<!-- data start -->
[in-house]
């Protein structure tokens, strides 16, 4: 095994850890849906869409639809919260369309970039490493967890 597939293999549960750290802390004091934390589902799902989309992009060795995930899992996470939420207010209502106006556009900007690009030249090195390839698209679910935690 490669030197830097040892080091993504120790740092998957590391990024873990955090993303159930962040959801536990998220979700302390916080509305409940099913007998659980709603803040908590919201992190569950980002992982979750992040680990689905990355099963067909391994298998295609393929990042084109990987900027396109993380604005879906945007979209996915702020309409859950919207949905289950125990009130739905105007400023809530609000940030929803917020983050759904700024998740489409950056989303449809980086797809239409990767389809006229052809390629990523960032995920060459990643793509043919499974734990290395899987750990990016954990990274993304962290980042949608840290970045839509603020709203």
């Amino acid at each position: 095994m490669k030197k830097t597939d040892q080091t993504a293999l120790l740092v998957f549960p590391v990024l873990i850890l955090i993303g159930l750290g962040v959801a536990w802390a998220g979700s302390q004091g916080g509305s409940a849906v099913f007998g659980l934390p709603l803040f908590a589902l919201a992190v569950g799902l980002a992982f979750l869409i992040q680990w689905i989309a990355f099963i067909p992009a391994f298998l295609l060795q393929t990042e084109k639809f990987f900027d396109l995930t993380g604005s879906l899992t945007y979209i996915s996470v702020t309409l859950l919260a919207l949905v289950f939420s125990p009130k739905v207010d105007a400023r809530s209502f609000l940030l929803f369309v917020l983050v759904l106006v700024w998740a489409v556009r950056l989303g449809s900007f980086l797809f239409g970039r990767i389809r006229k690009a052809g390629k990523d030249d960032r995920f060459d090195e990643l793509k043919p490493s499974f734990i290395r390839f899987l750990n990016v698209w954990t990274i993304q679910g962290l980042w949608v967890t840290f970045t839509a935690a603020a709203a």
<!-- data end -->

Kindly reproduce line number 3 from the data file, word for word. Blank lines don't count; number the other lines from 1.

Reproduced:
């Amino acid at each position: 095994m490669k030197k830097t597939d040892q080091t993504a293999l120790l740092v998957f549960p590391v990024l873990i850890l955090i993303g159930l750290g962040v959801a536990w802390a998220g979700s302390q004091g916080g509305s409940a849906v099913f007998g659980l934390p709603l803040f908590a589902l919201a992190v569950g799902l980002a992982f979750l869409i992040q680990w689905i989309a990355f099963i067909p992009a391994f298998l295609l060795q393929t990042e084109k639809f990987f900027d396109l995930t993380g604005s879906l899992t945007y979209i996915s996470v702020t309409l859950l919260a919207l949905v289950f939420s125990p009130k739905v207010d105007a400023r809530s209502f609000l940030l929803f369309v917020l983050v759904l106006v700024w998740a489409v556009r950056l989303g449809s900007f980086l797809f239409g970039r990767i389809r006229k690009a052809g390629k990523d030249d960032r995920f060459d090195e990643l793509k043919p490493s499974f734990i290395r390839f899987l750990n990016v698209w954990t990274i993304q679910g962290l980042w949608v967890t840290f970045t839509a935690a603020a709203a």